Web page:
I was also thinking back to successful collaborations with interdisciplinary teams, including the winning entry for the Metro Integrating Habitats Design Competition in 2008, which had a goal to explore and create habitat-friendly development strategies. Our project, which included landscape architects, architects, engineers, wetland and ecological scientists, illustrators, and more, developed a concept of urban ecotones. An ecotone is the transitional zone between two biological communities, such as the shift from a forest to a grassland. Because the ecotone blends the species of each distinct zone, these areas, among other features, develop a high level of diversity. The usage was ecological and social in our design—to protect wetland enhancements, mediate impacts of climate change, and create an adaptable, flexible, and resilient big box development.
The challenge of working with designers and scientists on wildlife friendly concepts was evident in a number of ways, including differing language, methods, and workflows. One way to achieve common ground came in starting to map out, on the site, specific flows, including biological and physical, as well as social patterns that identified both potential conflicts and opportunities. The resulting diagrammatic chaos is indicative of the challenge of mapping complexity, but also allows for a spatial investigation, by zooming in on key zones and seeing opportunities to engage with specific system, aesthetics, and technical requirements around stormwater for instance, as a functional amenity.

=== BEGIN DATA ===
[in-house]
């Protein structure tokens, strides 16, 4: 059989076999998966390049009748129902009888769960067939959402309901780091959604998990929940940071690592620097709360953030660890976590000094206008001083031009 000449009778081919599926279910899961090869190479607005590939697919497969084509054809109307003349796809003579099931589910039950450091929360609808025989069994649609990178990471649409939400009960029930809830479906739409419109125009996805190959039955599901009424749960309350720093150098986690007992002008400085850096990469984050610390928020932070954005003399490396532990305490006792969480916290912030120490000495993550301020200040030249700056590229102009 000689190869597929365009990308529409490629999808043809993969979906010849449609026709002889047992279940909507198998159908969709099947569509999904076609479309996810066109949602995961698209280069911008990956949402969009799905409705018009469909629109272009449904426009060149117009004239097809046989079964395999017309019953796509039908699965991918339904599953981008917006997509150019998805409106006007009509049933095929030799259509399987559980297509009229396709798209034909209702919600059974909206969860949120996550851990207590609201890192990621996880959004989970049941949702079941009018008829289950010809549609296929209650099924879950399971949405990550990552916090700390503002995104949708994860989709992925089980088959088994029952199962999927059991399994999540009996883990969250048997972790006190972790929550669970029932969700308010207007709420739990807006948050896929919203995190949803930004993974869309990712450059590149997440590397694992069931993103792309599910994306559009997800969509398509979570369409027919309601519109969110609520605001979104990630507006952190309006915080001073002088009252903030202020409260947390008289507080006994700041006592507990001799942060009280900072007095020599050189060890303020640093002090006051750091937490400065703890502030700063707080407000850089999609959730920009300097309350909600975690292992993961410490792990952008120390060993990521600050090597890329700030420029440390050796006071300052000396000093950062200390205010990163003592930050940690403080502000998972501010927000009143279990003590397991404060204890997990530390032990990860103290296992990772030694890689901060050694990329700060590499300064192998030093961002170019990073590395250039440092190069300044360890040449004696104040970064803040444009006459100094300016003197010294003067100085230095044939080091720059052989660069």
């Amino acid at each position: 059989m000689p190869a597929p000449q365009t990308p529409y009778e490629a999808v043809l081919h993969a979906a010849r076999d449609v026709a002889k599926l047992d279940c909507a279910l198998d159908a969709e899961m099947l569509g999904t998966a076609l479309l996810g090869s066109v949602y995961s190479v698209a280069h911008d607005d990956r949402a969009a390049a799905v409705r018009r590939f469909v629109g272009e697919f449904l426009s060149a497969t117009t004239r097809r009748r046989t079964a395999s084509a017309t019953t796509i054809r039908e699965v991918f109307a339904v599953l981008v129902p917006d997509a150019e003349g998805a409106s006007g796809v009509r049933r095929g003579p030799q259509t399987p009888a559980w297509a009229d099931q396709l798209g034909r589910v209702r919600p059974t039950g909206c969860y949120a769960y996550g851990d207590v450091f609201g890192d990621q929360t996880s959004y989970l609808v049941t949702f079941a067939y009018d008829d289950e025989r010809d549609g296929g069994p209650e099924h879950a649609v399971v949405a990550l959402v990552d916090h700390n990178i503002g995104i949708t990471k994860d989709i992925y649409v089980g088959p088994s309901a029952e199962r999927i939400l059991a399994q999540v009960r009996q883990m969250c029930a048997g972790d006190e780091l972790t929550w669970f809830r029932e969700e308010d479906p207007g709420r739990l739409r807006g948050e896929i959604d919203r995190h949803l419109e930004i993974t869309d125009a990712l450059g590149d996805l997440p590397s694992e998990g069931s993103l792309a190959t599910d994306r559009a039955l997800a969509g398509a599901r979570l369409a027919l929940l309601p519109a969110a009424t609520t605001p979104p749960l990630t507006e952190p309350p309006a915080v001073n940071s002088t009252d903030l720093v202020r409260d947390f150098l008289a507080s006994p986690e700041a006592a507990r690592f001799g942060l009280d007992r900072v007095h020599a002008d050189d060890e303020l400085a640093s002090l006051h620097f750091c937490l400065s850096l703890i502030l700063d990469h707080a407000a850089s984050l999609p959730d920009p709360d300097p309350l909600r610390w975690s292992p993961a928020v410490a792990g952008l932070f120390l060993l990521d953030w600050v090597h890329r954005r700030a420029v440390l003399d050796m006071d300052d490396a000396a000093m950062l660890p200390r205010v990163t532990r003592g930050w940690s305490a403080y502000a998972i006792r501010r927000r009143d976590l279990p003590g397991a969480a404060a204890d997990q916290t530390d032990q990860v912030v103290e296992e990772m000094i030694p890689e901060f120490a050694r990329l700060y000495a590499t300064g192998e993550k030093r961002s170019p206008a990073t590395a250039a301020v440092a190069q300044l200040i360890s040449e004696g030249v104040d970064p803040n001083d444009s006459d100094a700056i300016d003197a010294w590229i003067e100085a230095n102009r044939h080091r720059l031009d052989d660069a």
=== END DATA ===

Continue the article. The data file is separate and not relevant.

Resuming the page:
Beyond the larger theoretical framework of urban ecotones, we are able to use this information in design strategies, applied to specific site areas to define gradients of protection and integration. This is illustrated in this section showing the transition from large-scale composting facility to community garden and plant production nursery, transitioning through recreational space and interior habitat patches, all of which allow flows of materials and resources for a number of species.
On a smaller scale, the concept of small scale patches of habitat, even on small scale and urban projects, provide value in urban areas that are perceived to be habitat free. The Move the House Apartments project in Portland allowed for investigation of which habitat would be able to live on small infill projects, and what strategies, such as plantings, could facilitate a successful mix of food, forage, and shelter for a number of species.
This is similarly explored in the context of green roofs, which provide not only stormwater management opportunities and aesthetic value to building residents, but provide proven options for viable urban habitat. The Bonneville Power Administration Headquarters that I designed in 2011, mixed topographic variation, substrate, three-dimensional habitat, and seasonal variations of flowering plants to expand the notion of flat sedum roofs to connected patches of urban wildlife habitat.
Doing it well by avoiding mistakes and maximizing value
Information of the right kind, in sufficient detail, and up-to-date, is essential to perceiving the city as a whole. The generation, collection, assimilation, and dissemination of information—information about the natural environment of a specific city, research on the urban natural environment and the investigation of potential applications of that research, and reports of successful case studies—are major but essential tasks. … More applied research, for example, is needed within specific scientific discipline, as well as across disciplinary boundaries.
— Anne Whiston Spirn, The Granite Garden (1985)